Differences Between Socioeconomic Classes And The Achievement Gap Between Students

1234 WordsJan 18, 20175 Pages
Benjamin Leung Research and Composition - R3 Magistra Glaser January 17, 2017 Research Question: In what ways and to what extent do the differences in income between socioeconomic classes influence the achievement gap between students in America? Describe the achievement gap between students in America Background information of the achievement gap. The Glossary of Education Reform defines the achievement gap as “any significant and persistent disparity in academic performance or educational attainment between different groups of students” (“Achievement Gap Definition”). Although there are many indicators of the achievement gap, The Glossary of Education Reform says that the large differences in standardized test scores is often…show more content…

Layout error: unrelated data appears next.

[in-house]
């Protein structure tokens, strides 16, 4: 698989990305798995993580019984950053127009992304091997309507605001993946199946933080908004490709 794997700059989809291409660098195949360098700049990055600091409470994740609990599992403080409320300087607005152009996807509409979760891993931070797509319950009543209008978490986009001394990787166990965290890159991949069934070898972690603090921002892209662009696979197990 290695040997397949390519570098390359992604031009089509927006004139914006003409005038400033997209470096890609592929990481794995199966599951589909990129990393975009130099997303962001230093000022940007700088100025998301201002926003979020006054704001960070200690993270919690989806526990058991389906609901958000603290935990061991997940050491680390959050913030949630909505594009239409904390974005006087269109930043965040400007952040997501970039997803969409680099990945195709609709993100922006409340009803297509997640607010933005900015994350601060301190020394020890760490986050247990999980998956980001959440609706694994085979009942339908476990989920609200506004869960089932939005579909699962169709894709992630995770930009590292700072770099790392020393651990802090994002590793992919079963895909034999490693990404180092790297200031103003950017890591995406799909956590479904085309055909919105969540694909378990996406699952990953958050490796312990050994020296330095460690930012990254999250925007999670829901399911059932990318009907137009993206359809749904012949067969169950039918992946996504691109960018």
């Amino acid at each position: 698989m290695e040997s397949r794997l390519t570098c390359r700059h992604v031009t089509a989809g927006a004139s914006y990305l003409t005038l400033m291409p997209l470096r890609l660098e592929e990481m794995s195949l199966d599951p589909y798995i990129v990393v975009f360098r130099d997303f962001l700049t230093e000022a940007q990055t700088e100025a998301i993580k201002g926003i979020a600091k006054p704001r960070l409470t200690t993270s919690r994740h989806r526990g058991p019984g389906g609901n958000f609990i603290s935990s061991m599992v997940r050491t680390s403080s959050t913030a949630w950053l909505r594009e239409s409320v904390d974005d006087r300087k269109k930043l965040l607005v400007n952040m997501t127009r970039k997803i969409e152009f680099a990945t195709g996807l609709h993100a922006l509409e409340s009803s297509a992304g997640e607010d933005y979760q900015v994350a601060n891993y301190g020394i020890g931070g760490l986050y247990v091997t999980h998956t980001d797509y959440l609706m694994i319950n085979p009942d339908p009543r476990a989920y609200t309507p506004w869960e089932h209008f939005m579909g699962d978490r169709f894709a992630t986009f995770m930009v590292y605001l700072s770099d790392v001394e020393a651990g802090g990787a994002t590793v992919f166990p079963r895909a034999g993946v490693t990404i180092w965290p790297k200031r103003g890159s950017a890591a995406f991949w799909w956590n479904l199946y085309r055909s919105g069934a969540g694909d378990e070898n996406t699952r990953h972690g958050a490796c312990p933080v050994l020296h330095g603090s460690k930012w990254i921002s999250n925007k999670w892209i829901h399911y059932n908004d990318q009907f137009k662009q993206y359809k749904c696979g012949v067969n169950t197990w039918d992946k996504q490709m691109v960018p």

A longitudinal study conducted by Ronald Ferguson, an economist who focuses on the achievement gap, is included in a video lecture. In this study, he discovered that people who do not have fundamental math and reading skills or do not have a college education have received “25 percent” less income since the 1970’s (“The Achievement Gap: Dr. Ronald F. Ferguson”). Ferguson continues describing the results of his study by saying that there are not many jobs available to people who do not have basic skills. Instead, the jobs that are available to them are either taken by machines, low paying, or overseas (“The Achievement Gap: Dr. Ronald F. Ferguson”). Demonstrate how differences in income between socioeconomic classes influence the achievement gap between students in America Statistical information concerning the achievement of students in families above and below the poverty line. In 1997, Smith, Brooks-Gunn, and Klebanov conducted a study using data from the Children of the National Longitudinal Survey of Youth and the Infant Health and Development Program. They found that the poorest children scored “6-13” points lower on various tests (Blazer and Romanik). In 2002, Lee and Burkam conducted a study using 1600 5 and 6 year olds. The results showed that math scores were “60 percent” lower than richer classes and that english scores were lower by “56 percent” (Blazer and Romanik). Literature review describing the lack of enrichment program opportunities due
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